Louder Than War’s Nathan Brown reckons The Skints could teach politicians a thing or two about what is really happening on the streets of the UK with their social commentary.
If you haven’t heard The Skints yet, it is time to crawl out from under that rock. From DIY roots in East London and a debut release on Newbury’s Do The Dog Records, the Skints have gained the recognition they deserve. The “Part & Parcel” LP got them airplay on Radio 6Music and their numerous festival appearances have included London International Ska Festival and Tolpuddle Martyrs. They play a mix of soulful reggae and ska with a punk attitude and a modern urban take.
What sets the Skints aside from many of their contemporaries in the ska scene is their ability to nail a reggae sound that conjures up the golden era of the 70s. They can replicate the melodica of Augustus Pablo, delayed horns a la King Tubby, the keyboard skank of Back To The Plant, the 2 Tone guitar-driven ska sound or toasting/rapping which brings them bang up to date with modern street culture but all is done with their own individual stamp. We have here four talented musicians who bely their relative youth. A contrast to my own lack of youth – betrayed by the fact that I don’t really know which genre I should reference when describing the toasting!
The Skints are conscious. They are political – less guitar-as-AK47-pop-revolutionary idealist, more kids on the street telling us how life is for them, and those around them giving them genuine rather than affected relevance. The three track “Short Change” EP (Remember The Clash’s “Cost of Living” EP?) arrived on my desktop the same day that the media were telling us that wages were rising, inflation was dropping and unemployment was down. This repeated press office/statistician lie of prosperity is a story that no-one I know is experiencing.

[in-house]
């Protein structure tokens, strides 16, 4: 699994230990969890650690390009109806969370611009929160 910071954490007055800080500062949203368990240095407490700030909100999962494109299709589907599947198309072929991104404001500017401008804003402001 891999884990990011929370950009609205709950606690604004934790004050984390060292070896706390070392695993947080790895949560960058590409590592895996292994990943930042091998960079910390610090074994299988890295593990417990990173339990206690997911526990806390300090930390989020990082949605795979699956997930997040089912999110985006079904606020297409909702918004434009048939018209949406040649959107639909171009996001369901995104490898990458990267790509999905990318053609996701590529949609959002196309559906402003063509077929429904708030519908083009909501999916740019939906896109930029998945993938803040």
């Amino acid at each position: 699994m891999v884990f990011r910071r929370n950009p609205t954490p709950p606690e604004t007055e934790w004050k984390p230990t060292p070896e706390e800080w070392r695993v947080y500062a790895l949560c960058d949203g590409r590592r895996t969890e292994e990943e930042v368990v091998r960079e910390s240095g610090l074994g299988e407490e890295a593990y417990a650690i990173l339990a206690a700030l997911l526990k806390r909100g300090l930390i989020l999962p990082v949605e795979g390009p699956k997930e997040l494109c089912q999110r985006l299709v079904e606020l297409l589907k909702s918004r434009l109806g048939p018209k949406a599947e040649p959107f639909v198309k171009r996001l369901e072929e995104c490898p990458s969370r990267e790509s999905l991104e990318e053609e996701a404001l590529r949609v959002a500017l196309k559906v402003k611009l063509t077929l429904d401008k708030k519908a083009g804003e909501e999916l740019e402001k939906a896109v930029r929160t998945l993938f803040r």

When The Skints open up “The Cost of Living is Killing Me” with the line, “In this free country where nothing is free, the cost of living is killing me” they are to be believed and come across as more convincing and genuine than politicians claiming there is a “cost of living crisis” for only as long as they think it will bring them votes. And drummer Jamie displays his ability to hold a tune as well as provide a mean rhythm. The Skints aren’t proposing a solution, they are just telling it how it is.
This record leans more to the reggae/rock steady side of The Skints’ output with a modest tempo, plenty going on behind the drumkit, steady work from bassplayer Jon and bubbling keyboards with the guitar playing a supporting role. Vocal duties are shared throughout and supplemented on “Break Me Down” by London based rapper Jovel. This track starts off with a skanky keyboard melody that brings to mind tracks by Max Romeo or Justin Hinds then develops into a summery Lover’s Rock tune interspersed with two bouts of toasting, one from the aforementioned Jovel and one from guitarist Josh.
The final track, “Broken Hearted” continues on the relationship/love theme, Marcia asking, “Are you ever gonna love me or am I wasting my time?” This time the rhythm section provide a Dancehall beat and the song as a whole has a pop song vibe to it (at the band’s own admission). Again, the song oozes sunshine and summer.
While displaying a more poppy approach than previous releases, The Skints are still very much purveyors of fine reggae and this could be just the thing to play in the summer when you set up the sound system in the back garden to annoy/treat the neighbours! Also available on Soulbeat Records in Europe.